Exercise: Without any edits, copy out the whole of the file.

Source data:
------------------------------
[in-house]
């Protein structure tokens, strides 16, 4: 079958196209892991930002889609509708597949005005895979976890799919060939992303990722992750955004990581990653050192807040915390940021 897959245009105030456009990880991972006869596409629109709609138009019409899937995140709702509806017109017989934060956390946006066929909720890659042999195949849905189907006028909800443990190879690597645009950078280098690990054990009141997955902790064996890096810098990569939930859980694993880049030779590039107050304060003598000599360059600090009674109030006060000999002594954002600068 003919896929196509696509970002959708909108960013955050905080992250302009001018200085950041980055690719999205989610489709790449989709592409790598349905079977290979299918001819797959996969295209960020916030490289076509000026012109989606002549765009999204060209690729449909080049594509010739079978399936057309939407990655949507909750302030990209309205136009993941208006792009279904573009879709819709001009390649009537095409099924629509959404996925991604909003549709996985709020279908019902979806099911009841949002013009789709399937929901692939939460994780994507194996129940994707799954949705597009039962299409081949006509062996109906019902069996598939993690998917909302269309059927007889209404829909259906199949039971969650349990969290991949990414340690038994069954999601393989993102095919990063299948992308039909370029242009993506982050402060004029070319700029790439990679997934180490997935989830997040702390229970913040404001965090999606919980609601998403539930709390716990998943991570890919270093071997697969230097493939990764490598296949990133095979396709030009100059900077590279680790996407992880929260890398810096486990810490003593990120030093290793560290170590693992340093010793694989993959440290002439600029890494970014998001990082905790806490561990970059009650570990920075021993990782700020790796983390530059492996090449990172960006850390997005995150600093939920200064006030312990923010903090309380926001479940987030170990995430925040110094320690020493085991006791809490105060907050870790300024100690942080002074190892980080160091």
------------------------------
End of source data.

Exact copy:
[in-house]
């Protein structure tokens, strides 16, 4: 079958196209892991930002889609509708597949005005895979976890799919060939992303990722992750955004990581990653050192807040915390940021 897959245009105030456009990880991972006869596409629109709609138009019409899937995140709702509806017109017989934060956390946006066929909720890659042999195949849905189907006028909800443990190879690597645009950078280098690990054990009141997955902790064996890096810098990569939930859980694993880049030779590039107050304060003598000599360059600090009674109030006060000999002594954002600068 003919896929196509696509970002959708909108960013955050905080992250302009001018200085950041980055690719999205989610489709790449989709592409790598349905079977290979299918001819797959996969295209960020916030490289076509000026012109989606002549765009999204060209690729449909080049594509010739079978399936057309939407990655949507909750302030990209309205136009993941208006792009279904573009879709819709001009390649009537095409099924629509959404996925991604909003549709996985709020279908019902979806099911009841949002013009789709399937929901692939939460994780994507194996129940994707799954949705597009039962299409081949006509062996109906019902069996598939993690998917909302269309059927007889209404829909259906199949039971969650349990969290991949990414340690038994069954999601393989993102095919990063299948992308039909370029242009993506982050402060004029070319700029790439990679997934180490997935989830997040702390229970913040404001965090999606919980609601998403539930709390716990998943991570890919270093071997697969230097493939990764490598296949990133095979396709030009100059900077590279680790996407992880929260890398810096486990810490003593990120030093290793560290170590693992340093010793694989993959440290002439600029890494970014998001990082905790806490561990970059009650570990920075021993990782700020790796983390530059492996090449990172960006850390997005995150600093939920200064006030312990923010903090309380926001479940987030170990995430925040110094320690020493085991006791809490105060907050870790300024100690942080002074190892980080160091």